Abraham's "seed," and therefore the connected promise, would not be placed in Ishmael but in Isaac (Genesis 21:12).  Isaac was the seed through whom the covenant with Abraham would be established (Genesis 17:18–21) and thus becomes a sort of second point between Abraham (discussed in Galatians 3:6–9) and the ultimate Seed, the Messiah, for whom the promise was given (Galatians 3:16). Given this Abraham-Isaac-Messiah connection, the contrast to Ishmael, both as the son of a slave, and as the son who does not inherit, is fairly straightforward for Paul's midrash.

The context is the most important clue to Paul’s line of thinking. He has been telling the Galatians that to rely on the Law for justification is foolish. If the righteous live by faith, those that rely on the law are under condemnation, because man cannot be justified by the law.  The Law was never intended to justify anyone before G-d.  What Paul is primarily addressing is the misuse of the Law, and he relies on the authority of the Law itself to do so. The irony is that some in Galatia were trying to use the Law for something the Law itself said it could not be used for i.e. justifying and declaring a man righteous before G-d!  

Recap and Summary

As taught in parashat Vayera, Abraham had two sons: Ishmael, the son of the slave Hagar, and Isaac, the son of Sarah.  Ishmael's conception was "natural," i.e., was "of the flesh" and the result of human intervention and calculation; Isaac's conception, on the other hand, was supernatural and the result of G-d's miraculous intervention and design. The Apostle Paul interprets these historical events in midrashic (i.e. allegorical) terms.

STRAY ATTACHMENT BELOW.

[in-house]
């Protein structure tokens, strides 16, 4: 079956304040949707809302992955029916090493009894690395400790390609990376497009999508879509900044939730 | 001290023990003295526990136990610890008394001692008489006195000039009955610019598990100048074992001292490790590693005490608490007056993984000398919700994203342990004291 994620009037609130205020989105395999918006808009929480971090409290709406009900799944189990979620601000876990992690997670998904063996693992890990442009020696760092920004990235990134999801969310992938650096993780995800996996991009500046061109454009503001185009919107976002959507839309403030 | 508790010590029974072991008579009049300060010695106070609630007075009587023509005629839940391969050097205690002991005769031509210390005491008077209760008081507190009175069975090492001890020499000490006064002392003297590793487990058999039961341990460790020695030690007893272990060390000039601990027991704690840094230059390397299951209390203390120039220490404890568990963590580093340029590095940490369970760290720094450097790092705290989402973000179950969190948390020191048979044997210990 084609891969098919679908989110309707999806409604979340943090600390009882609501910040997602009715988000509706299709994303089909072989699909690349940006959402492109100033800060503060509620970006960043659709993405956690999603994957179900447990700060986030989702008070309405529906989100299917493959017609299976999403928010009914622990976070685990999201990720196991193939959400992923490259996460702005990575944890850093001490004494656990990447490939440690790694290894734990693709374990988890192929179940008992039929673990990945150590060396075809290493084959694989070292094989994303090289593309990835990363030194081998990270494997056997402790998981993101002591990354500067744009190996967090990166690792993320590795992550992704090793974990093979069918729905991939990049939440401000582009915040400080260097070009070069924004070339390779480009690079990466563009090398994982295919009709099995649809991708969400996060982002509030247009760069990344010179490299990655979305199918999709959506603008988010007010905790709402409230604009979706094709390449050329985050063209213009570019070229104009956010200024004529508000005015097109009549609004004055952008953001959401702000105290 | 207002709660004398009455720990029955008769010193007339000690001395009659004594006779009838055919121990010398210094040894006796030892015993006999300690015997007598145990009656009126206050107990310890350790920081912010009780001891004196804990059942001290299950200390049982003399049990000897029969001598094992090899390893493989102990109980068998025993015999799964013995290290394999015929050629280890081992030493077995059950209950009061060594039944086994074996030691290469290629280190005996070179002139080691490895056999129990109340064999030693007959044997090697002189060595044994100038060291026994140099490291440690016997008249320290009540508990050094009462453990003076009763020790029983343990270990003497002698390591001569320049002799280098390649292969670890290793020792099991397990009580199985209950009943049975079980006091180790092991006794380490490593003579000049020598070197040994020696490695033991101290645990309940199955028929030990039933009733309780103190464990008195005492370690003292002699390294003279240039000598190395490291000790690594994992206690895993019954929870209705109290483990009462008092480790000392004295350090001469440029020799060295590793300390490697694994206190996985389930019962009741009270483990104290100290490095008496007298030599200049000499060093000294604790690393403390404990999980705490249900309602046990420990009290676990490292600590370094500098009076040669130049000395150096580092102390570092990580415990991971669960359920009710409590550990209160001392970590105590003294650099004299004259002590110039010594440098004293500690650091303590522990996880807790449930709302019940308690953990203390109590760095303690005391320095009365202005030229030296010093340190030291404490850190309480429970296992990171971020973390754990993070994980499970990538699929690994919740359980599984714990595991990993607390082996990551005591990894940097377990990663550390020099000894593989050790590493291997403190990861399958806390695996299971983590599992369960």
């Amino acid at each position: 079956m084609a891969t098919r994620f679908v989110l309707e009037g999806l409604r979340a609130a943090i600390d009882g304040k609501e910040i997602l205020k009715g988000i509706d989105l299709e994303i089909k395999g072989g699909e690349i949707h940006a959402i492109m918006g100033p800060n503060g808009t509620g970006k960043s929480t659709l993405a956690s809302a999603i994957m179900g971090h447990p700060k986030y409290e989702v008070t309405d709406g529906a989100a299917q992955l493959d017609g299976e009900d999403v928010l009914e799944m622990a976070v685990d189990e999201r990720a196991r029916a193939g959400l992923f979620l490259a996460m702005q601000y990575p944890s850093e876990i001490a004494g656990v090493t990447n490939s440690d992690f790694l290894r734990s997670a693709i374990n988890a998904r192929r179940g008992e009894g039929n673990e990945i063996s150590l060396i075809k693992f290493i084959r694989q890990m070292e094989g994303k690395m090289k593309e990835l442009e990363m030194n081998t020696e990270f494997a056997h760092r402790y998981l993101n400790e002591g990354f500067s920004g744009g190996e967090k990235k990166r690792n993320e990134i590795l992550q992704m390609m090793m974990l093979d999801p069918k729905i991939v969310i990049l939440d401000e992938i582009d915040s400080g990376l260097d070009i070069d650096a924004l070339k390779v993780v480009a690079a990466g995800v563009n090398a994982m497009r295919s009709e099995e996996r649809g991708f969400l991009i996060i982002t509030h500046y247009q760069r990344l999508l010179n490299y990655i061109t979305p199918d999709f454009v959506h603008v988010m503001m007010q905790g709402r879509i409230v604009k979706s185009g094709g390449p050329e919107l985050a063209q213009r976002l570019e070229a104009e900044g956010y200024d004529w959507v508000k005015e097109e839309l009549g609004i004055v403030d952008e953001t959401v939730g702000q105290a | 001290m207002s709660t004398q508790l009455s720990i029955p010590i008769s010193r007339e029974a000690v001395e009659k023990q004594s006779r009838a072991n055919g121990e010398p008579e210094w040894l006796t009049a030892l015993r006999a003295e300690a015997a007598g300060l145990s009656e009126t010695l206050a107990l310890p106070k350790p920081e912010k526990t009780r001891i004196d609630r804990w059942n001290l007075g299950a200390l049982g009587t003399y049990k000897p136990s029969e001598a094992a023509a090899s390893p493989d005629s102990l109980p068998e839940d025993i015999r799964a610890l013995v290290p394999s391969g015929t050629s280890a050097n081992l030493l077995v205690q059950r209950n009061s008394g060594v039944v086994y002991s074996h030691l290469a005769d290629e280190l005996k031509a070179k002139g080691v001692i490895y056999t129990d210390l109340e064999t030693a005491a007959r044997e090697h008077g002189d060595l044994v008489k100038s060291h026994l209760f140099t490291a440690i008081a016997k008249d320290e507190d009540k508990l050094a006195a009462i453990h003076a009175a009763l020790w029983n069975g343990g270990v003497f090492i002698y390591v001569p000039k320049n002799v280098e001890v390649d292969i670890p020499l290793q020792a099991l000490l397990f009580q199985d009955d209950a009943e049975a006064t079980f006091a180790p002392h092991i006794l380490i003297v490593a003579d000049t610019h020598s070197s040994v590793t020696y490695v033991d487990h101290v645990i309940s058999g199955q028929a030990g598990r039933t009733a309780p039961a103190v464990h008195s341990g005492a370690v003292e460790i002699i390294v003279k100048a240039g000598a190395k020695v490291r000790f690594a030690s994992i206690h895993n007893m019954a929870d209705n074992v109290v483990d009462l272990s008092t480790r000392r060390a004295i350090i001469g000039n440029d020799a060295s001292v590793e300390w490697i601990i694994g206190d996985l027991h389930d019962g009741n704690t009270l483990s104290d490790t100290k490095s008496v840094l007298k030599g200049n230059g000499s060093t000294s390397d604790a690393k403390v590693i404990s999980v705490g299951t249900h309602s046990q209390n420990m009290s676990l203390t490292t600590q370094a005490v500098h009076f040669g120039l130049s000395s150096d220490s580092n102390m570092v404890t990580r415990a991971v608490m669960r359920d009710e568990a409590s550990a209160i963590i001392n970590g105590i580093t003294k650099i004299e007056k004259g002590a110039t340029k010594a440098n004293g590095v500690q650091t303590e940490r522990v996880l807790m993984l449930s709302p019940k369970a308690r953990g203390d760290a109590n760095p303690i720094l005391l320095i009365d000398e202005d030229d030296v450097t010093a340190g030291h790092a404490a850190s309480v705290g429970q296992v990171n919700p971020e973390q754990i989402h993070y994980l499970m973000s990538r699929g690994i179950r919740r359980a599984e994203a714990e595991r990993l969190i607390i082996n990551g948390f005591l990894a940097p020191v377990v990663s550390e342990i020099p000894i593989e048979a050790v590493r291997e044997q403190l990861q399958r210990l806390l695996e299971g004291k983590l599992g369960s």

The two mothers "represent" two distinct covenants: Hagar (who, according to Jewish tradition and midrash was the daughter of Pharaoh) represents the covenant made at Sinai that results in "children born of slavery," whereas Sarah represents the covenant made earlier, a covenant that is rooted in and established on a Divine promise that results in freeborn children (Galatians 4:24­-27).

Mount Sinai is in the barren wilderness ­­ the starting point of a nation that was once enslaved in Egypt; but Mount Zion/Jerusalem (representing the fulfilled promise) is in the "land flowing with milk and honey" ­­ the ending point of a nation that is divinely elected. Mount Sinai is ultimately barren, but Mount Zion is "the perfection of beauty" (Psalm 50:2) who bears innumerable children (Isaiah. 54:1).

In chapter four of Galatians, Paul, having been thoroughly trained in the best rabbinic methods of Bible interpretation of his day, builds a midrash.  A midrash is the Jewish way of saying that an allegorical, sermonic, or homiletic interpretation of the Scripture is about to take place.  This midrash is in Galatians 4:21–31.  It is difficult to understand, as all midrashim (plural of midrash) are.  Its difficulty has discouraged and confounded many a Bible interpreter.

Sha’ul uses this midrash to illustrate the point he made in chapter three with his comparison of the two important covenants, the Abrahamic and Mosaic (not the old and the so-called new).  Just as Abraham was putting Hagar before Sarah in order to fulfill G-d’s promises of descendants by means of his own efforts i.e. works, so there are those presently in Paul's day who are attempting a works justification by putting Sinai (covenant of obedience) before Abraham (covenant of  promise).

G-d called Abraham to a life of faith. G-d promised Abraham that He would give him children in his old age. G-d intended for the children would come through Sarah. Time went by and no children came.  Apparently, Abraham thought he would attempt to secure God’s promises by his own efforts instead of relying on G-d to perform it. Thus, he had a child through Hagar. Although this was perfectly in keeping with the established customs of his day, it was not perfectly in keeping with trusting G-d. Abraham should have trusted G-d and waited for Sarah to have a child.  Ishmael, therefore, was a child of works, a result of Abraham's efforts, but Isaac was the child of faith, a result of G-d's promise.